Life Sciences Industry Panel Series: Part 5 – NetSuite Implementation in Hindsight

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The coronavirus pandemic has nearly impacted every business in some way or another, and biotech organizations are no exception. We recently sat with a panel of life sciences executives to discuss how the pandemic has impacted their businesses, and while each had different experiences, all of them noted how much technology helped them persevere, especially when it came to automating business processes. Last time, we discussed customizing NetSuite for individual organizations’ needs. Now we’re getting into what these life sciences organizations would have done differently for NetSuite implementation, knowing what they know now. Kevin Nee, Controller at Collegium Pharmaceutical, immediately said that the best thing his company did for implementation was to keep things simple and set things up for scalability. However, he went on to say that knowing what he knows now, he’s learned that it’s critical for a successful ERP implementation to not only have all of the people possible involved with the project, but also clearly communicate what input you need from this. “When you’re doing an ERP implementation, even if it’s NetSuite and you’re really only doing the financial side, there are still going to be multiple departments involved,” he explained. “People who need to go in to approve invoices or approve other things. And, you need to know if I need to implement this thing by X date, I need to achieve all of these different steps, right? “And you can’t spend time in meetings with people who say, well, you know, I don’t really like the background of the PO page or, you know, I really wish the check box is over here. That type of thing can cause a lot of swirl and inefficient time. If you communicate to people like, Hey, listen, you know, we don’t need this to be a hundred percent perfect the way you envisioned it to go live. We need to make sure that it’s functioning to the requirements that we know we need to adhere to, and that it fits your business need without being overly complicated or inefficient.” Kuram Choudhry, the accounting manager at Imara, Inc., echoed Kevin’s sentiment. Since Imara had so many different systems the company wanted to bring into NetSuite, Kuram said they should have had more communication with the company’s account managers for those systems. “We had a lot of meetings with NetSuite during our implementation, and one of the things that we talked about was all of these systems that are eventually going to be feeding into NetSuite,” he said. “I think it would have served us better in those communication meetings to have brought in our representatives from those other systems to help us face any challenges between these systems head on.” Phil Brandt, Director of Accounting Systems and Operations at Inari, said that since a company will already know that NetSuite can handle all stages of finance for the organization, it’s important to make sure that NetSuite will add value for the rest of the organization outside of finance and compliance. “It’s something new, and nobody knows what it is outside of the finance world,” Brandt said. “So for the rest of the organization, the COO, CEO, and other parts of leadership, you almost have to be a salesperson for NetSuite.” This post is part 5 of a 7-part blog series from our Life Sciences Industry Panel regarding adapting to new technology. You can watch the full webinar here. The next post in the series will discuss how NetSuite made it easier for their organizations to go public. Follow the entire series here.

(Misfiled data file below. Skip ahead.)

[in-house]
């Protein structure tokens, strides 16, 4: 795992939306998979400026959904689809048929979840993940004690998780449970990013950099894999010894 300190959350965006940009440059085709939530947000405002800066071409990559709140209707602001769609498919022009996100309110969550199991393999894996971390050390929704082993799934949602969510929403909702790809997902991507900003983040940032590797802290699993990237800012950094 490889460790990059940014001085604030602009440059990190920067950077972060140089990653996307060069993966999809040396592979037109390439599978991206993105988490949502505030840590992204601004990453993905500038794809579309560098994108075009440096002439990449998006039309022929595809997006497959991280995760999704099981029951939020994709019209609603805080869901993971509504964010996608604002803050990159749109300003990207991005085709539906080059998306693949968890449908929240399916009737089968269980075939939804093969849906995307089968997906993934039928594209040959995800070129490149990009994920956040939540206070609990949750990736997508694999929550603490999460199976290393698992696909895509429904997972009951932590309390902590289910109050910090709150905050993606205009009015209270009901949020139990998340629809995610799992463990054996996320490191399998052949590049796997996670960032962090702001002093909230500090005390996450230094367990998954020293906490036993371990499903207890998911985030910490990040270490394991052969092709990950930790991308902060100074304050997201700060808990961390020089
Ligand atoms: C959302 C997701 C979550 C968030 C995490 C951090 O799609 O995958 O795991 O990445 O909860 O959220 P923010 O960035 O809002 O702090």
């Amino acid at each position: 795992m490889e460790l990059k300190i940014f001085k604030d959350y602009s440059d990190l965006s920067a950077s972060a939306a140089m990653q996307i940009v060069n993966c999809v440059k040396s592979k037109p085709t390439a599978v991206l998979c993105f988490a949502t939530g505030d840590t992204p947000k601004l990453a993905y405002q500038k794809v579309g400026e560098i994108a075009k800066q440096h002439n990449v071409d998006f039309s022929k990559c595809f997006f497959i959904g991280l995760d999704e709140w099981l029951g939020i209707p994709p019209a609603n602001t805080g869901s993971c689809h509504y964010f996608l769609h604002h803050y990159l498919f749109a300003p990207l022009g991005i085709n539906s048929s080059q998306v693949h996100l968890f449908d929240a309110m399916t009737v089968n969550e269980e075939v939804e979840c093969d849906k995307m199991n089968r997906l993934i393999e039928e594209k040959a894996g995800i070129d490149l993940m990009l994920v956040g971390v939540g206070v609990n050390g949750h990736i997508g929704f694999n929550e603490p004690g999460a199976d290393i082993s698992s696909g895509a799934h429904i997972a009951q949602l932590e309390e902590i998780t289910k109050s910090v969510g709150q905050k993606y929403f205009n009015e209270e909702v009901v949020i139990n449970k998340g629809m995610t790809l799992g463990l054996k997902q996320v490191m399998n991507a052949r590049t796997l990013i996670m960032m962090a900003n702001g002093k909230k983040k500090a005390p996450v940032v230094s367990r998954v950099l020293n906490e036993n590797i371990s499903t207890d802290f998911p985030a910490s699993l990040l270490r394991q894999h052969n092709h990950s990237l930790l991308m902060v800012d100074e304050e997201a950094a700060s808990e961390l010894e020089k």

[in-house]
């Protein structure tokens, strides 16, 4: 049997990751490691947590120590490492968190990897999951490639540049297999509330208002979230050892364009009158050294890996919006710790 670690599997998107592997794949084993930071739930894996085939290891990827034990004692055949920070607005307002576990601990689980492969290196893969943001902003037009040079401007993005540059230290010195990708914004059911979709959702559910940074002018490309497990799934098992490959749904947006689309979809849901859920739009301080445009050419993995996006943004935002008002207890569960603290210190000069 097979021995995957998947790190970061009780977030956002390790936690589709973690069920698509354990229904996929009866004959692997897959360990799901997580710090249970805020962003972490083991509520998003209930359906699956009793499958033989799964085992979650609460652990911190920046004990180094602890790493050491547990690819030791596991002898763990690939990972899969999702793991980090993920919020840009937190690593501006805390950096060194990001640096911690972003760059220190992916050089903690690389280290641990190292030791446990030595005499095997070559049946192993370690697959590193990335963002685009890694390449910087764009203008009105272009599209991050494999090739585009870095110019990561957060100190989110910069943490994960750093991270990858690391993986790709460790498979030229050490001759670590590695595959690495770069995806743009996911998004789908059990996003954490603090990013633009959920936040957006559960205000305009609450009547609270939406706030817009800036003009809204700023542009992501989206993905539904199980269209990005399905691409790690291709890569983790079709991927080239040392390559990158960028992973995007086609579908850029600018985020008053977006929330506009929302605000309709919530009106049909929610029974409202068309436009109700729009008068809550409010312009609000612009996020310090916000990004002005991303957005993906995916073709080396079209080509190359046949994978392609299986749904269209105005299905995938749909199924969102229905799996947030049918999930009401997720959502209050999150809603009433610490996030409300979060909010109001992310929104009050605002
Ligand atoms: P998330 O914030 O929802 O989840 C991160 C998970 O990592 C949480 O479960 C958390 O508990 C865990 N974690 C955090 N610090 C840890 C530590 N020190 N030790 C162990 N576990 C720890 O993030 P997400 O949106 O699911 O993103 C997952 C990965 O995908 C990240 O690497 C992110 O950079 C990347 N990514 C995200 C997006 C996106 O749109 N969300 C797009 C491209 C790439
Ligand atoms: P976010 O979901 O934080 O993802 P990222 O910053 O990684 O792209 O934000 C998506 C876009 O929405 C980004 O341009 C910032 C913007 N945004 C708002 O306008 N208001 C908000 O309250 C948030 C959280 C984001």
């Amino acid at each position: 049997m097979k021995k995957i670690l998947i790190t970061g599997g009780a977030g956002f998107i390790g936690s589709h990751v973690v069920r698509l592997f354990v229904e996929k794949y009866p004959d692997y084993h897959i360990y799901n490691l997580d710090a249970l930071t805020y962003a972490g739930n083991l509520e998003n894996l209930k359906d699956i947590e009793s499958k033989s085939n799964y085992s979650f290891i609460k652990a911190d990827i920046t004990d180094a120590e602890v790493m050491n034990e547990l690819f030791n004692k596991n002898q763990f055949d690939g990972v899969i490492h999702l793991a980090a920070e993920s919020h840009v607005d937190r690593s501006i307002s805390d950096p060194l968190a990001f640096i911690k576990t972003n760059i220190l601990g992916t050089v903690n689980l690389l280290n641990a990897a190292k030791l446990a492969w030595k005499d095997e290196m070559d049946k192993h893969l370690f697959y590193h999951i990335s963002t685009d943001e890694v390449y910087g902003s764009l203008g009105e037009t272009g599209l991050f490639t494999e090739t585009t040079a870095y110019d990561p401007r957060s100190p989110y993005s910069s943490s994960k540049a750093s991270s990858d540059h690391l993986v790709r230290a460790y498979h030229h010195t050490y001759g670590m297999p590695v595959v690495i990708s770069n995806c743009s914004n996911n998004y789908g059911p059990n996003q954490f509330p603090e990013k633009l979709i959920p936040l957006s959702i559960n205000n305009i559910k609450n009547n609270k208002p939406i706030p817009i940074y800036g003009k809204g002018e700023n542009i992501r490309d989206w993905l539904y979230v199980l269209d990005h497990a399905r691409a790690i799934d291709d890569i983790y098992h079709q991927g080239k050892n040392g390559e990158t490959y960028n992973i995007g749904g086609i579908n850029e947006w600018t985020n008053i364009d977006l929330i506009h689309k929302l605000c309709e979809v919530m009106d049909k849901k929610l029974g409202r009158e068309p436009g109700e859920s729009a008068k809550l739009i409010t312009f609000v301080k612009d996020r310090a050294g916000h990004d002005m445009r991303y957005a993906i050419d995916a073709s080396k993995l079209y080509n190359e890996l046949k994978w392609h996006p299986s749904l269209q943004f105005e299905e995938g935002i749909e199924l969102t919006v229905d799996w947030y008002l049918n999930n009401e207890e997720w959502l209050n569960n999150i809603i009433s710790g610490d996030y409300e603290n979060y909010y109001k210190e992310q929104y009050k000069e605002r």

This publication contains general information only and Sikich is not, by means of this publication, rendering accounting, business, financial, investment, legal, tax, or any other professional advice or services. This publication is not a substitute for such professional advice or services, nor should you use it as a basis for any decision, action or omission that may affect you or your business. Before making any decision, taking any action or omitting an action that may affect you or your business, you should consult a qualified professional advisor. You acknowledge that Sikich shall not be responsible for any loss sustained by you or any person who relies on this publication.

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